Hepatocellular Carcinoma in Sub-Saharan Africa

Author Department

Internal Medicine; Medicine

Document Type

Article, Peer-reviewed

Publication Date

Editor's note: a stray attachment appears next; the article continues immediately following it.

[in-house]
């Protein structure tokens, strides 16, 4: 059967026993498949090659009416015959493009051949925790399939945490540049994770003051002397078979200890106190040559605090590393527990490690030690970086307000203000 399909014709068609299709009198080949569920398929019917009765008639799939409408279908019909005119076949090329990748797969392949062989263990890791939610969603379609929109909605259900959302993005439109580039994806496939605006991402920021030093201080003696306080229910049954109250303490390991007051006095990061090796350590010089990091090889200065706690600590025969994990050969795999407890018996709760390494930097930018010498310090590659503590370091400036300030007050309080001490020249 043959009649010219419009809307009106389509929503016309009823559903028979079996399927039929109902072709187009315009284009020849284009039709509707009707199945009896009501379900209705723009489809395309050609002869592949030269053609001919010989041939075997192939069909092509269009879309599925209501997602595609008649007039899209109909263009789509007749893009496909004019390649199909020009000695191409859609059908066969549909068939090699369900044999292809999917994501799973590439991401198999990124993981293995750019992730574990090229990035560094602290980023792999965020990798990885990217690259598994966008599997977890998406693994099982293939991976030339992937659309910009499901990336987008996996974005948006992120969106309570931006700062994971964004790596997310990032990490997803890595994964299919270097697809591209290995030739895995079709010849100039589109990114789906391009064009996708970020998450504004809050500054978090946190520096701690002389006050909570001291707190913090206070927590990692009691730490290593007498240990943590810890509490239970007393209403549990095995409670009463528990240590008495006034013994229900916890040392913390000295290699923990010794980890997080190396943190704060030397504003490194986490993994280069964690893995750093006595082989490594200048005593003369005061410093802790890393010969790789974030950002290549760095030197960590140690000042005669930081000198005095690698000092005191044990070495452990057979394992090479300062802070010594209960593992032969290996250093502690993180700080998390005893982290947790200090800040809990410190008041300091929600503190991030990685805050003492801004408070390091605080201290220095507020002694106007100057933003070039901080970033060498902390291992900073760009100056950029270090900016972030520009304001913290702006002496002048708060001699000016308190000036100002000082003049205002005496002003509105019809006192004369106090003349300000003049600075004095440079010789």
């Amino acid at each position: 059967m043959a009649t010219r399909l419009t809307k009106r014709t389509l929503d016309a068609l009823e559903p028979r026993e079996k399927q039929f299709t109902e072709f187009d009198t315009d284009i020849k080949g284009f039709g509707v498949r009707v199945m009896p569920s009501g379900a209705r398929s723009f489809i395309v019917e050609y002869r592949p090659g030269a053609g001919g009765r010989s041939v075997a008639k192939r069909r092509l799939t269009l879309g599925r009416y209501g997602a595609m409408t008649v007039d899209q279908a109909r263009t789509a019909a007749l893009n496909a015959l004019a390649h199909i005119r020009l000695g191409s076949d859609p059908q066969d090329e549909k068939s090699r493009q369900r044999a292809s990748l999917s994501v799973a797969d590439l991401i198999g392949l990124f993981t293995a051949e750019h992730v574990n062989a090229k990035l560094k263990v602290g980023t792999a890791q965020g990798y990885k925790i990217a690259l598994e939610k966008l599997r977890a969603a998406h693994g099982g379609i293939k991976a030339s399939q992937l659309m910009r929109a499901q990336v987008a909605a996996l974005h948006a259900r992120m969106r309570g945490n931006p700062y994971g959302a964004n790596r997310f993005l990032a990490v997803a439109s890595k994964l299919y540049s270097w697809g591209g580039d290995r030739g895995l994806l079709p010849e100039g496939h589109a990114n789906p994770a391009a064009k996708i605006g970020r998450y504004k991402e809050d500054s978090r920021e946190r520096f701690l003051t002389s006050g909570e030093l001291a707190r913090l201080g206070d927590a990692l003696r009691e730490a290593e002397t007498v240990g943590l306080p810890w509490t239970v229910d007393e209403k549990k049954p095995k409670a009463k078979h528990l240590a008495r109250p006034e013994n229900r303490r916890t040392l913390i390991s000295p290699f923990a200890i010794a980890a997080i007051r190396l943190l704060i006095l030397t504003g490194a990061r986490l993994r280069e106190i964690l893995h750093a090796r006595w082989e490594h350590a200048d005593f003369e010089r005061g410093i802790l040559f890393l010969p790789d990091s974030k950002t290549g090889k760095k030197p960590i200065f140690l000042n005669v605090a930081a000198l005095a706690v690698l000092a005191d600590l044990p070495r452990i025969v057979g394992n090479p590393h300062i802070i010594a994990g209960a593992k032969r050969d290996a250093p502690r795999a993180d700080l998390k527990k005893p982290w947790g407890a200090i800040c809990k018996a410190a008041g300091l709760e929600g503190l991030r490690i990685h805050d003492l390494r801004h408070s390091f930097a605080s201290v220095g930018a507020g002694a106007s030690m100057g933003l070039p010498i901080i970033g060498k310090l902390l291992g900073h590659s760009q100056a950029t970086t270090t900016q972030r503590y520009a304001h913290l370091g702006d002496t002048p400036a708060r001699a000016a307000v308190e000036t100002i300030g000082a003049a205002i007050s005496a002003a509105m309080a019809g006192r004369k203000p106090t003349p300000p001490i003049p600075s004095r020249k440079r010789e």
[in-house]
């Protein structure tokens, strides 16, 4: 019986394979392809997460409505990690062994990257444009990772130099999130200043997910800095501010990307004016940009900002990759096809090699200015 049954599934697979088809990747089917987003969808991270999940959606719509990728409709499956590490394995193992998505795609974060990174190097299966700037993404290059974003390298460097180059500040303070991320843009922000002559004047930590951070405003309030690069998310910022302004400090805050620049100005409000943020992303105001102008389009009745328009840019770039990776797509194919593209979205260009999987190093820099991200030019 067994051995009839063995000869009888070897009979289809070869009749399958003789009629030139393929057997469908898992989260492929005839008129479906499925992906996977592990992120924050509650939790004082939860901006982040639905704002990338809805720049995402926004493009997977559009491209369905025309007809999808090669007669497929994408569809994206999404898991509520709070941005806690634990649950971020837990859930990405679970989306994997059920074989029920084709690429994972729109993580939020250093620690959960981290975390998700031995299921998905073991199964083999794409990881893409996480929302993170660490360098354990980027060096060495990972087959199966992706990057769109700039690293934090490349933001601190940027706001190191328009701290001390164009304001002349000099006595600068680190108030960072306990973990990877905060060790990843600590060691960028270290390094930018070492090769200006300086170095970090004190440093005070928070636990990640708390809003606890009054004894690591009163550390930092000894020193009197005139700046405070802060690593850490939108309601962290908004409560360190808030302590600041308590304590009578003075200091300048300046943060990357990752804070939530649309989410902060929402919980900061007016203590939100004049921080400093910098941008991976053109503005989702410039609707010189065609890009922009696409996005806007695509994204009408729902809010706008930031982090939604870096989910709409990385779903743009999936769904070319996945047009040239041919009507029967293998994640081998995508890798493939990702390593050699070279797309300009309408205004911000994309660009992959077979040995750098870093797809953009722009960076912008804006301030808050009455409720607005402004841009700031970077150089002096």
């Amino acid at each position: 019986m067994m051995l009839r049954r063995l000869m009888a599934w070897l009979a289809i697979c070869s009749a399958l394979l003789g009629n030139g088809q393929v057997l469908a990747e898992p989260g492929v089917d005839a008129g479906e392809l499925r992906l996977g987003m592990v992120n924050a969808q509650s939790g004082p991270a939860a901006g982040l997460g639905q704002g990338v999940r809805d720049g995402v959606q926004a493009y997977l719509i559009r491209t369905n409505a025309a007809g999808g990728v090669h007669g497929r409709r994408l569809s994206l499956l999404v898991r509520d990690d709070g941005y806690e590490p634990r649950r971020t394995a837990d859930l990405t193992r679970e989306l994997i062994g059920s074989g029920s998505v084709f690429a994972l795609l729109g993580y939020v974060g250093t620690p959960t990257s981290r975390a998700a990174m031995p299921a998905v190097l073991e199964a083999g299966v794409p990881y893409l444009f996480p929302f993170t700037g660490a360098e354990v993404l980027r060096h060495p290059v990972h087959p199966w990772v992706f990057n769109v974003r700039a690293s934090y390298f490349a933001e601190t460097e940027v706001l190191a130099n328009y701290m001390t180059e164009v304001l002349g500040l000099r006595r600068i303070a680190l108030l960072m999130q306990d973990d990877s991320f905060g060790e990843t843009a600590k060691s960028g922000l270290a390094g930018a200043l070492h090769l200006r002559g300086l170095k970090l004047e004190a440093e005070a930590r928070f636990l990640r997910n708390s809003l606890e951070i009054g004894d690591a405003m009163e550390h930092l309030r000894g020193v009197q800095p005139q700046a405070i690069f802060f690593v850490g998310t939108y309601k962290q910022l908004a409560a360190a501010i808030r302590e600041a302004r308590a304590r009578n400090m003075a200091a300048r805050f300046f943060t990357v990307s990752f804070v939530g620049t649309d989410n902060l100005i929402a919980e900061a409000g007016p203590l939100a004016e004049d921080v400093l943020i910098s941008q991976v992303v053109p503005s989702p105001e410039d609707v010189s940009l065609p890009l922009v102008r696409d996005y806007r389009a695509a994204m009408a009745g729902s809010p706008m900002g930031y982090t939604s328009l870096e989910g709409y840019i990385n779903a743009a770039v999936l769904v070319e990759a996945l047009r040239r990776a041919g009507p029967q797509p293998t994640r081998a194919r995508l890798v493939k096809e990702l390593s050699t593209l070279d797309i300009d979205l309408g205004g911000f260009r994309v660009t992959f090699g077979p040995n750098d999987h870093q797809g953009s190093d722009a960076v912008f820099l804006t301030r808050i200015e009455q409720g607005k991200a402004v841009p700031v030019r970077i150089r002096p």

More than 80% of global hepatocellular carcinoma (HCC) patients are estimated to occur in sub-Saharan Africa (SSA) and Eastern Asia. The most common risk factor of HCC in SSA is chronic hepatitis B virus (HBV) infection, with the incidence highest in West Africa. HBV is highly endemic in SSA and is perpetuated by incomplete adherence to birth dose immunization, lack of longitudinal follow-up care, and impaired access to antiviral therapy. HBV may directly cause HCC through somatic genetic alterations or indirectly through altered liver function and liver cirrhosis. Other risk factors of HCC in SSA include aflatoxins and, to a lesser extent, African iron overload. HIV plus HBV co-infection increases the risk of developing HCC and is increasingly becoming more common because of improving the survival of patients with HIV infection. Compared with the rest of the world, patients with HCC in SSA have the lowest survival. This is partly due to the late presentation of HCC with advanced symptomatic disease as a result of underdeveloped surveillance practices. Moreover, access to care and resource limitations further limit outcomes for the patients who receive a diagnosis in SSA. There is a need for multipronged strategies to decrease the incidence of HCC and improve its outcomes in SSA.